I bought a Bachmann blinking bridge, item #46221.  It includes a trestle set.  The box says "works with all HO trains."  To my chagrin, I discovered that the trestle set does NOT fit Bachmann EZ track.  A Bachmann VP (the only people I can reach since Customer Support NEVER returns phone calls or emails) told me that this is an OLD model.  Again, so much for truth in advertising.  Fortunately, it DOES link with EZ track, but I can figure NO way to affix the bridge to the track.  The bridge keeps working loose.

Question 5 - Anyone have any suggestions short of permanently gluing a section of EZ track to each end of the bridge?  Is there a way to pinch the electrical connectors TIGHTLY over the rails?

All in all, I am VERY frustrated.  This is NOT a good way to begin a hobby.  If I could without losing a LOT of money, I think I would sell it all and go back to my old Lionel 0 gauge trains!

If the Bach Man is reading this, I am VERY sorry that I invested around $1,000 in Bachmann products!  This is NOT a good reputation for your company.  WAY too many problems with way too many different Bachmann products!

Anyone have any words of consolation or advice?
« Last Edit: May 23, 2008, 11:33:03 AM by aky13 » Logged
SteamGene

View Profile
« Reply #1 on: May 23, 2008, 01:46:30 PM »

I'm only going to address one issue and that is your uneven track.  Each joint MUST be smooth.  You make it smooth by making sure that the rails are INSIDE the rail joiners, not resting ON TOP of them.   In that sense, EZ-Track is a misnomer.  The roadbed goes together very easily - but for power and for smoothness, you MUST have two rails inside each joiner.  Sanding/filing will not work.

Model railroading is not a one day hobby.  Try finding a local club where you will get lots of help.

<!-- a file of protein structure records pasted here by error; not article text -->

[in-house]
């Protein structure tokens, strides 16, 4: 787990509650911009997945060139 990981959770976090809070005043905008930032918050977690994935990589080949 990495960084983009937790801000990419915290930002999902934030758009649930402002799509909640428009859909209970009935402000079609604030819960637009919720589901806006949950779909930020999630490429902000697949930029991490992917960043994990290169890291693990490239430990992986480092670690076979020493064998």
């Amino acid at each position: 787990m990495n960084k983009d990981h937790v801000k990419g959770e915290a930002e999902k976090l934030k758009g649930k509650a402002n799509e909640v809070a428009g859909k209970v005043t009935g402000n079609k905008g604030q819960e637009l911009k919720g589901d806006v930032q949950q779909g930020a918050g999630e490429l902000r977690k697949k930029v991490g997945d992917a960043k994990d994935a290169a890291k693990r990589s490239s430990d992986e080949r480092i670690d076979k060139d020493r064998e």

Gene
Logged

Chief Brass Hat
Virginia Tidewater and Piedmont Railroad
"Only coal fired steam locomotives"
Atlantic Central

View Profile
« Reply #2 on: May 23, 2008, 02:06:41 PM »

aky13,

Wow, where do I start?

First, let me say that Bachmann quality is generally good to excellent on most newer items - BUT - none of these types of products are, nor have they ever been in this hobby, without their weak points  - AND - a need for some basic skills/understanding on the part of the user.

Yes, Bachmann track can be hard to assemble at times - so is any prefab roadbed track.

Spectrum locos are generaly pretty good, but they do have a dud from time to time and they will happily give you a new one. The dud ratio has gotten much better compared to 5-10 years ago - but you may have bought some new old stock.

DCC and beginners, not a good mix in my opinon. There are fundimentals of this hobby that you may not understand jumping right into DCC.

Mechanical crossing gates, a "toy" item that never worked well, from any manufacturer.

Now for the hard part - HO trains are not really intended for "temporary" setups. Good, derailment free operation requires track to be carefully installed and securely fixed to a solid surface. It matters not what kind of track, sectional or flex, with roadbed or not, good operation depends on smooth, secure track.

There are no "model train police" so even though models and accessories are built to operate together, not everything will work with everything else without modification. There is only one system like that - Marklin - very expensive European toy trains with a flawless system of interconnecting parts and accessories.

American style HO trains are mainly aimed at modelers, of all ages, 8 to 80, who plan to modify, glue down, adapt, kit bash and other wise "build" their railroad from these "pieces" - not just take it out of the box and "play". HO trains are not "plug and play".